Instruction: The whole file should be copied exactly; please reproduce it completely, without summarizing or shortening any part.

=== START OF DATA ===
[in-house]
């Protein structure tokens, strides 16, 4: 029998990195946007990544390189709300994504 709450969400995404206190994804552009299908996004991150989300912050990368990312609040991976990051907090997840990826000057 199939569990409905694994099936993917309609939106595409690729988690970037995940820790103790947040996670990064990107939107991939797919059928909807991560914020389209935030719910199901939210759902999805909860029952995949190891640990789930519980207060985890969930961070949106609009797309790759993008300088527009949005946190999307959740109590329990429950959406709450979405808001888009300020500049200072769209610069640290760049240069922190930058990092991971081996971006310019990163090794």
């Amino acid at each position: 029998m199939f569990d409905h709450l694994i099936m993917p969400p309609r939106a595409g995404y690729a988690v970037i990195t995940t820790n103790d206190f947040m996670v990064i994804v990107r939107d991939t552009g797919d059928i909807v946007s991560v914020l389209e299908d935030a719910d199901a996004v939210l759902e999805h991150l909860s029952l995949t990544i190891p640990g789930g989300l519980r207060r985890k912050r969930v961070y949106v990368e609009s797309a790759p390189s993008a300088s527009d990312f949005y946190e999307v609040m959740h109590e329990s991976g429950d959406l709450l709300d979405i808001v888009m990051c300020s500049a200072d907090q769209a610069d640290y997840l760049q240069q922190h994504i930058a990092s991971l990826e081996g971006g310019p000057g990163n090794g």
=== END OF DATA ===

[in-house]
């Protein structure tokens, strides 16, 4: 029998990195946007990544390189709300994504 709450969400995404206190994804552009299908996004991150989300912050990368990312609040991976990051907090997840990826000057 199939569990409905694994099936993917309609939106595409690729988690970037995940820790103790947040996670990064990107939107991939797919059928909807991560914020389209935030719910199901939210759902999805909860029952995949190891640990789930519980207060985890969930961070949106609009797309790759993008300088527009949005946190999307959740109590329990429950959406709450979405808001888009300020500049200072769209610069640290760049240069922190930058990092991971081996971006310019990163090794």
């Amino acid at each position: 029998m199939f569990d409905h709450l694994i099936m993917p969400p309609r939106a595409g995404y690729a988690v970037i990195t995940t820790n103790d206190f947040m996670v990064i994804v990107r939107d991939t552009g797919d059928i909807v946007s991560v914020l389209e299908d935030a719910d199901a996004v939210l759902e999805h991150l909860s029952l995949t990544i190891p640990g789930g989300l519980r207060r985890k912050r969930v961070y949106v990368e609009s797309a790759p390189s993008a300088s527009d990312f949005y946190e999307v609040m959740h109590e329990s991976g429950d959406l709450l709300d979405i808001v888009m990051c300020s500049a200072d907090q769209a610069d640290y997840l760049q240069q922190h994504i930058a990092s991971l990826e081996g971006g310019p000057g990163n090794g």